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Two pre-20th century poems about war.

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Two pre-20th century poems about war For the last term I have been studying two famous war poems, the older of which dates back nearly 300 years. One of the war poems is 'The Battle of Blenheim' which was written by Robert Southey in 1798. 'The Battle of Blenheim' is a poem looking back on the battle which took place in 1704 when the Duke of Marlborough defeated the French and the Austrians; this was at a huge cost of lives. Robert Southey wrote this poem about 'Old Kaspar' looking back and telling the story of the battle to his grandchildren. The second poem is 'The Charge of the Light Brigade' which was written in 1854 by Alfred Tennyson. This poem is about a battle which took place in the Crimea against the Russians. The British commander at the time misunderstood his orders and went to try and capture the wrong set of guns. Six hundred men rode off and only two hundred returned - the rest being dead or wounded. 'The Charge of the Light Brigade' was written just after Alfred Tennyson had read an account of the tragedy in the Times newspaper sometime during 1854. He then wrote this poem of loyal and brave soldiers who gave their lives because of one man's mistake. ...read more.


'All in the valley of death' helps to create a picture of what it was like by using metaphors. Robert Southey does not use any metaphors but there is still imagery contained in the narrative of the poem. There is lots of repetition used in the 'The Battle of Blenheim' which helps to create the ironic effect of the poem. At the ends of verses 3, 4, 6, 8, 9 ,10 and 11 he repeats the phrases 'great victory' and 'famous victory'. By the end of this poem he makes it sound as if this is what he was told the war was like by his parents and that is how he wants it to stay so at very end he quickly says 'twas a famous victory'. Alfred Tennyson uses repetition to make the poem have a dramatic effect but also because it fits into the rhythm of the poem. 'The Battle of Blenheim' is set out in eleven verses with four lines in each verse, this is a typical structure for a ballad with stanzas arranged in it. 'The Charge of the Light Brigade' has six verses with different amounts of lines in nearly every one. 'The Charge of the Light Brigade' had a dactylic rhythm which helps to create the effect of galloping horses. ...read more.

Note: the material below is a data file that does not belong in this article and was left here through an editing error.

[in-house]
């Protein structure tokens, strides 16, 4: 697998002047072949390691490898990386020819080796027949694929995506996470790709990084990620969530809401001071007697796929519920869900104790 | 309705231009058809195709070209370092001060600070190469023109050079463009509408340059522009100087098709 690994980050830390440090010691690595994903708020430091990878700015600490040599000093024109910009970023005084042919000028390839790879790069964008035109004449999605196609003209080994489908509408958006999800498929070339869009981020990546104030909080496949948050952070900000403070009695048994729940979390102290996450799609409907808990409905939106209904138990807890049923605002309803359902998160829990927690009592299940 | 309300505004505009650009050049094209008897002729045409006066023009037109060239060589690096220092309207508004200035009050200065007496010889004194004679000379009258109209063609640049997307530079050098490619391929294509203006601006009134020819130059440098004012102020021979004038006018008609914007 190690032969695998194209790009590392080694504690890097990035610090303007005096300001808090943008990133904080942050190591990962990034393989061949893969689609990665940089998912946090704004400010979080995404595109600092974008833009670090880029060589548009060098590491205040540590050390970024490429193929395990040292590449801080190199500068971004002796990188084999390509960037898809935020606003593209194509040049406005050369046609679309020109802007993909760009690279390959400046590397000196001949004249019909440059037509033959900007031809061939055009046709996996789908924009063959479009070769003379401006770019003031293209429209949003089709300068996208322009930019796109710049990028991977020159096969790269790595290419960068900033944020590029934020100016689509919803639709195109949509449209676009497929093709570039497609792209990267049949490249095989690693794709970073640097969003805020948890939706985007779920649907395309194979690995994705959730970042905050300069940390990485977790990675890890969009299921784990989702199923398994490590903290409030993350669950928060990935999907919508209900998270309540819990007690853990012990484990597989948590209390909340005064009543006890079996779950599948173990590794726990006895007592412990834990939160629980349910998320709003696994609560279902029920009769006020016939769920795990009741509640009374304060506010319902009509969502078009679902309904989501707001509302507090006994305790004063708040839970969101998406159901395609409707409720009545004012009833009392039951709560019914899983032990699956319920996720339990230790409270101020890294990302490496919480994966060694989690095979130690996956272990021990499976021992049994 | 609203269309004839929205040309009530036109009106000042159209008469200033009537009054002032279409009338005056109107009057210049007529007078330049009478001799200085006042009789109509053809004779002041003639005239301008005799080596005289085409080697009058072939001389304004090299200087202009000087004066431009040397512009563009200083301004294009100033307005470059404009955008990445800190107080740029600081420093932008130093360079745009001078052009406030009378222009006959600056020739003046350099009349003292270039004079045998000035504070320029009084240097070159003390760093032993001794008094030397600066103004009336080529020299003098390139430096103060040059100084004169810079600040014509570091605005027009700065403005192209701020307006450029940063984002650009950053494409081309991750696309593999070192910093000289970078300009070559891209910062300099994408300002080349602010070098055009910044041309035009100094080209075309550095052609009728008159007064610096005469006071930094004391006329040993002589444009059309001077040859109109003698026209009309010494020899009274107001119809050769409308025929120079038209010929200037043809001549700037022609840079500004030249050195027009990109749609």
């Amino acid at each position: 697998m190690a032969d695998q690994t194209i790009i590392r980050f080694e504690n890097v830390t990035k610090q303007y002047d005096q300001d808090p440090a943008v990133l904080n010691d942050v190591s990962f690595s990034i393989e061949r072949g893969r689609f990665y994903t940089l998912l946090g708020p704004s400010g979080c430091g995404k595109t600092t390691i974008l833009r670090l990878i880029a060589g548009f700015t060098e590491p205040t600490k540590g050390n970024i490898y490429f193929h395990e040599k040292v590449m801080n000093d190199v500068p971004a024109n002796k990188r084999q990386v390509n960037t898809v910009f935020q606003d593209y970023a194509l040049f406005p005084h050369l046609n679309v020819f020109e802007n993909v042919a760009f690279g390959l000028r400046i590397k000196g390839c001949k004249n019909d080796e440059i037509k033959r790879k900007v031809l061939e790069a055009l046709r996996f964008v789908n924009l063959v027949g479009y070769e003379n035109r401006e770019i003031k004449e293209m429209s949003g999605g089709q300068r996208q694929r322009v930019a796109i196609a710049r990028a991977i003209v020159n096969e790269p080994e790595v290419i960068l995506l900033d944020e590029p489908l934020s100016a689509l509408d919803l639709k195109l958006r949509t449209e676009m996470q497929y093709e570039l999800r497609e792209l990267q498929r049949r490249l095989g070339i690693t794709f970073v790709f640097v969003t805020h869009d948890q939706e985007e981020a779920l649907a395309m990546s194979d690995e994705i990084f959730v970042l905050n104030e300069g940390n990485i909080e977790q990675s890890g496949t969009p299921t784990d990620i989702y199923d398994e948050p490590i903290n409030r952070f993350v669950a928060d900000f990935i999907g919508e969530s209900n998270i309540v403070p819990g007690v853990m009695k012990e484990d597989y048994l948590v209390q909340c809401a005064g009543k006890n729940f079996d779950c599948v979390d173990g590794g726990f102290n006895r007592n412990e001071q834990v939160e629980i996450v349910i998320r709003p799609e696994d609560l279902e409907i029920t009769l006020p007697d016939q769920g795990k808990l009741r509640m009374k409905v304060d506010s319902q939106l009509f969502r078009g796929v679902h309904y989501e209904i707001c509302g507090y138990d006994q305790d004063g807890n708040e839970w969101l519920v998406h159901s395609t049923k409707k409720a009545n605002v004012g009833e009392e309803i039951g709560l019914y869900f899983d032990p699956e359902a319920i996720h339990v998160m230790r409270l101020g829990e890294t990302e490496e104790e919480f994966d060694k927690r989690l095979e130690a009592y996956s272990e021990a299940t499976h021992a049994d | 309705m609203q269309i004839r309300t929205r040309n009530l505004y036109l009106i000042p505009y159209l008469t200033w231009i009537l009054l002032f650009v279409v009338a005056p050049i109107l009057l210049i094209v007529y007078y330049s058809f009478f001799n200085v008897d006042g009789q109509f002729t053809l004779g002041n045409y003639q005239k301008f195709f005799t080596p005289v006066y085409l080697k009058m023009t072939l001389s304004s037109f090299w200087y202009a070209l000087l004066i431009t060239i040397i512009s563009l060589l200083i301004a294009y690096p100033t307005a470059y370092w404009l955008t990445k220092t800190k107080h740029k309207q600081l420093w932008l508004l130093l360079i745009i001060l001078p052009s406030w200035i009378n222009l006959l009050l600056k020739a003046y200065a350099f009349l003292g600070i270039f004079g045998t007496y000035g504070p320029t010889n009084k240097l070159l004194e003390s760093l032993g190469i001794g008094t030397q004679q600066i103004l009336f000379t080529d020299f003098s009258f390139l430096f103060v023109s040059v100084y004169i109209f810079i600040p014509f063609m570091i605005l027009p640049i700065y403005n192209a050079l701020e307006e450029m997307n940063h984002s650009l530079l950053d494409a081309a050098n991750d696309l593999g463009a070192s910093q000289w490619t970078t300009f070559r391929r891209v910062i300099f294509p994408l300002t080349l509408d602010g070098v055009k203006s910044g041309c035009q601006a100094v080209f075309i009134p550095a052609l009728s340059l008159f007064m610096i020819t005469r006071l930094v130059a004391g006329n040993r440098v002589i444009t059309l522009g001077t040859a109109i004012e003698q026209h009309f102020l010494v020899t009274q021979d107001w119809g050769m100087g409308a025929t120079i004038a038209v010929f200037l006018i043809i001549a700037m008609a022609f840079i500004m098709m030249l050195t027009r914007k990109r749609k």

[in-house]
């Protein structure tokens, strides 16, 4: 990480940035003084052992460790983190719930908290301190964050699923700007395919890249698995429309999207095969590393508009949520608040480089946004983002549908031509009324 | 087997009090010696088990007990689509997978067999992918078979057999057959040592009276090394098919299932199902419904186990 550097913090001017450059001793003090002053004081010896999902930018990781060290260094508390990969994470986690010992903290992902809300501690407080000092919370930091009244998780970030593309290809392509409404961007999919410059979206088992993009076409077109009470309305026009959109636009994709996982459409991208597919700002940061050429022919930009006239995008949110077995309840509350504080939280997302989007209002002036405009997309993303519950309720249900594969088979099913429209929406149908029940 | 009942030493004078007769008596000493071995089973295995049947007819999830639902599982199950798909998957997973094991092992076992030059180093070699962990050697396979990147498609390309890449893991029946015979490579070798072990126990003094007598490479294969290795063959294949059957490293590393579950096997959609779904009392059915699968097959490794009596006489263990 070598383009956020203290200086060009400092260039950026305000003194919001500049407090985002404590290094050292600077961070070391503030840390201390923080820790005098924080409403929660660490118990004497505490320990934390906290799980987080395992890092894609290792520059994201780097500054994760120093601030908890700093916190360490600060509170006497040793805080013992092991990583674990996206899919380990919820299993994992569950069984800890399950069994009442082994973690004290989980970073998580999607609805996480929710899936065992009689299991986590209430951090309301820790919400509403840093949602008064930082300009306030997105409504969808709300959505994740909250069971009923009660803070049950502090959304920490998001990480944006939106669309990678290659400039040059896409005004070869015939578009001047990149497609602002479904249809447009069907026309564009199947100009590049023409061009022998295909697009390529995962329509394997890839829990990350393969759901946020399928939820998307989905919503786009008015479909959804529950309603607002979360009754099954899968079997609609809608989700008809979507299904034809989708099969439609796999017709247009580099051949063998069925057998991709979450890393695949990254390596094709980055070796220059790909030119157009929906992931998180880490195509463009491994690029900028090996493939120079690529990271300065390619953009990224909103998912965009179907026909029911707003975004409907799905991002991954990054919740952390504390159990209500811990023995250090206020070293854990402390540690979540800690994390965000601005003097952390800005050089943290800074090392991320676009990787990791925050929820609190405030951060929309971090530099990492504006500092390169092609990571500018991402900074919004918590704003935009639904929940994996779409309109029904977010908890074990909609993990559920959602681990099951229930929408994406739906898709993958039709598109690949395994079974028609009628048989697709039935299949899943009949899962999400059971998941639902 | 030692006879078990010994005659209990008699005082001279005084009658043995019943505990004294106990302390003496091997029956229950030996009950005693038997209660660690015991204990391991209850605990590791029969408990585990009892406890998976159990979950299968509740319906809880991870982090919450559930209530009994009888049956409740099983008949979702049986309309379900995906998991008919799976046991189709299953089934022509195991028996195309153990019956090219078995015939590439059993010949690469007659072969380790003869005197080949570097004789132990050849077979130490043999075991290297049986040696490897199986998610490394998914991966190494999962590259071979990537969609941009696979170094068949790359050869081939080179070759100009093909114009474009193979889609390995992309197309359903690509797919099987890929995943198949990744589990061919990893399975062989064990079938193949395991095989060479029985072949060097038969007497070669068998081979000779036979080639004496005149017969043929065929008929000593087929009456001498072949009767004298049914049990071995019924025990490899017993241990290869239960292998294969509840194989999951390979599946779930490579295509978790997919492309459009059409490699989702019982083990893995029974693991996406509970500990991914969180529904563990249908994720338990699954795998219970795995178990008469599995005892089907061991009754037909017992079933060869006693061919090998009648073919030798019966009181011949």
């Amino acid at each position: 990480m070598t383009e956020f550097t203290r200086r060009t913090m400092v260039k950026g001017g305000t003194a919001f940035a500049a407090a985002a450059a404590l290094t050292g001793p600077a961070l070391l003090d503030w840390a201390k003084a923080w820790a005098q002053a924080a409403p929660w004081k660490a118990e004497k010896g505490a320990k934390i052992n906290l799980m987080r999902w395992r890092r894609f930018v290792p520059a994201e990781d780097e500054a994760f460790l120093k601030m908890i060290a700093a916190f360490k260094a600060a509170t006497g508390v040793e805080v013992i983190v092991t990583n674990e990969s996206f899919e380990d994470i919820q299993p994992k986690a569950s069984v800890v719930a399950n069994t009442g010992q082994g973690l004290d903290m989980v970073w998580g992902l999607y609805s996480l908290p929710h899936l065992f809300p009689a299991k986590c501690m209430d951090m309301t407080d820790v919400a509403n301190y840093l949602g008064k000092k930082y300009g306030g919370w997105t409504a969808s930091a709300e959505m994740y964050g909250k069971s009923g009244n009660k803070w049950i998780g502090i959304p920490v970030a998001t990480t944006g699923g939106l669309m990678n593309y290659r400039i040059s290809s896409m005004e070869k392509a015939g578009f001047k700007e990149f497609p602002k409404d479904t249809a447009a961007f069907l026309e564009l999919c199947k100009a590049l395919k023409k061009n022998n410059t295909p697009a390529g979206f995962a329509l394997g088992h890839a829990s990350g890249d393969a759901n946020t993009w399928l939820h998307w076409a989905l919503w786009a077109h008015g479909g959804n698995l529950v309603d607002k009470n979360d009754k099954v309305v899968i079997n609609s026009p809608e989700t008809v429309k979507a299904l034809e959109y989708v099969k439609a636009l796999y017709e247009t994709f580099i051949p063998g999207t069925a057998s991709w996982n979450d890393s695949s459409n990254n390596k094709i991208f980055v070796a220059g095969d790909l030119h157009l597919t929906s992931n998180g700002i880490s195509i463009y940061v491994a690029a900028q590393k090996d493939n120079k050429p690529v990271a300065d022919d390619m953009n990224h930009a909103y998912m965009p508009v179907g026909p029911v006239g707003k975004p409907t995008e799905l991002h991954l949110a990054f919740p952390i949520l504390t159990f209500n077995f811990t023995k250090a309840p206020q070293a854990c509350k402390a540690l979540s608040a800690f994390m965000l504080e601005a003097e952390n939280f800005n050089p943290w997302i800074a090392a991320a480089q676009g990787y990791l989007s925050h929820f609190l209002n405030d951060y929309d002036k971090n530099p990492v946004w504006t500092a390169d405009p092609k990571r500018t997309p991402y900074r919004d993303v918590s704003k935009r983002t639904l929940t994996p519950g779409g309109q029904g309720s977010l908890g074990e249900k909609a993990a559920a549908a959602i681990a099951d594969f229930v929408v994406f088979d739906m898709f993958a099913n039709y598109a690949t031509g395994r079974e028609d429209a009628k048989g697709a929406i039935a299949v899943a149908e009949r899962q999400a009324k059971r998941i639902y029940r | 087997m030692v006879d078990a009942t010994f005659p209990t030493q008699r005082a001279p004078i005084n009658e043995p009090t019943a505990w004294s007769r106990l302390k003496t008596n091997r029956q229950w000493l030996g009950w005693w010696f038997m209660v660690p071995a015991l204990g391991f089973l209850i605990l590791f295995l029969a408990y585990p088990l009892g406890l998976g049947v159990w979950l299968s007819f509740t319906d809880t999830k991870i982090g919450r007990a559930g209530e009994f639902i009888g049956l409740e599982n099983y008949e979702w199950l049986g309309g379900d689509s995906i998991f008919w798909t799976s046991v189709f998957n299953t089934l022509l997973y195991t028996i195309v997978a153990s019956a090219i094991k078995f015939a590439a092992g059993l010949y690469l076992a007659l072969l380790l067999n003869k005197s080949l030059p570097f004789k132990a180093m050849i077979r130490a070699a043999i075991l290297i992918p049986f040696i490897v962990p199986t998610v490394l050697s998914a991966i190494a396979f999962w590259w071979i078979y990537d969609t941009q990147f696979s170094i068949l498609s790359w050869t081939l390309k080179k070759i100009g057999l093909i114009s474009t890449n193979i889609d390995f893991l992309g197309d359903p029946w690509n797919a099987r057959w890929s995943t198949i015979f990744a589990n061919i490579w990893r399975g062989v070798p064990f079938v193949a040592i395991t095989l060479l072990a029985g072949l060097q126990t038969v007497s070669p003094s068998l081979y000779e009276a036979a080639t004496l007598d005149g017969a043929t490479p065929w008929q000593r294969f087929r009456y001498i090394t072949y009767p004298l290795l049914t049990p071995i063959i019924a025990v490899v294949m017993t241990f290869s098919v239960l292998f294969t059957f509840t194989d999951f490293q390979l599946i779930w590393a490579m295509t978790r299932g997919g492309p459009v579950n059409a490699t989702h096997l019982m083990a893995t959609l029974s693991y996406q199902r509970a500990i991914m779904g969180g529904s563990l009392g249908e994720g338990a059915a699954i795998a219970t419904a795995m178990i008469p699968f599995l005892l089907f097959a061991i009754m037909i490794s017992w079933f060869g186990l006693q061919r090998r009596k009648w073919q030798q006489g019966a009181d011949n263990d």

I think both these types of propaganda are very successful though I think what Robert Southey was trying to convey was quite a bit clearer in his poem than in Tennyson's. I believe this is because what he was trying to tell people is easier to understand and most people in the twenty first century know that was is not such a great thing. However, when Southey wrote this poem people might not have thought in this way and so this poem could have seemed quite radical at the time. Another reason why his message is clearer is because the structure of his poem is simpler making it accessible for ordinary people to understand. Though both of these poems are about war and propaganda I still believe that they are very different because of the way they are written and their meanings. Personally I prefer 'The Charge of the Light Brigade' because of the language the poet uses for example: 'Boldly they rode and well' [which also shows his use of onomatopoeia] and 'Theirs not to make reply, Theirs not to reason why, Theirs but to do and die' Also I like the way Tennyson uses the rhythm of the charging horses throughout the whole poem. Reading this makes me feel as if I could see the six hundred charging through the battlefield in my mind's eye. This also makes me feel for the four hundred that never returned back from their pointless mission. ...read more.

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